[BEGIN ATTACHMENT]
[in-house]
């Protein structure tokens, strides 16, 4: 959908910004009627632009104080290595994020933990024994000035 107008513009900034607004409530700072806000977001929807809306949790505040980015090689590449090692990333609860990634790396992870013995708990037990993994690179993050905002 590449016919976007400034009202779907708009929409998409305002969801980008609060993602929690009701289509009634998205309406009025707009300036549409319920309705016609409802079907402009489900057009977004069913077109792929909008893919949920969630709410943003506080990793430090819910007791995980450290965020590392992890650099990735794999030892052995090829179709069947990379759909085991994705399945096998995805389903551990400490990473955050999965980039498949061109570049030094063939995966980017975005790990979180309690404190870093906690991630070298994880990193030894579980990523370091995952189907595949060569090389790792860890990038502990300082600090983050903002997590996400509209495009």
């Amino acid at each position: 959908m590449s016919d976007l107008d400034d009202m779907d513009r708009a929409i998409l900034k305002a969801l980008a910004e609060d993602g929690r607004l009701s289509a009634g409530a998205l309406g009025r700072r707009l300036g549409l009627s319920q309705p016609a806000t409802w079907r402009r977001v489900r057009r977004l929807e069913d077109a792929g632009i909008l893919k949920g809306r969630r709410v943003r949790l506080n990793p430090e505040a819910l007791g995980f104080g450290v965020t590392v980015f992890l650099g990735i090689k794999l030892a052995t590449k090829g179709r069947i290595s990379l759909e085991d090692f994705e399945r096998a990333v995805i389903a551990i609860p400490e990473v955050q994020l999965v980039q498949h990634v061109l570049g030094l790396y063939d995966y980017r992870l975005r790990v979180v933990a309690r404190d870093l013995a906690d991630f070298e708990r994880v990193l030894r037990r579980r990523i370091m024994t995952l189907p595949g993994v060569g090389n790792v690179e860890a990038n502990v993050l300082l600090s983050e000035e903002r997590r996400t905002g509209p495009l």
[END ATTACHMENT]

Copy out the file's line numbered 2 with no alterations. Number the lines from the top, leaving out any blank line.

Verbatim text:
């Protein structure tokens, strides 16, 4: 959908910004009627632009104080290595994020933990024994000035 107008513009900034607004409530700072806000977001929807809306949790505040980015090689590449090692990333609860990634790396992870013995708990037990993994690179993050905002 590449016919976007400034009202779907708009929409998409305002969801980008609060993602929690009701289509009634998205309406009025707009300036549409319920309705016609409802079907402009489900057009977004069913077109792929909008893919949920969630709410943003506080990793430090819910007791995980450290965020590392992890650099990735794999030892052995090829179709069947990379759909085991994705399945096998995805389903551990400490990473955050999965980039498949061109570049030094063939995966980017975005790990979180309690404190870093906690991630070298994880990193030894579980990523370091995952189907595949060569090389790792860890990038502990300082600090983050903002997590996400509209495009």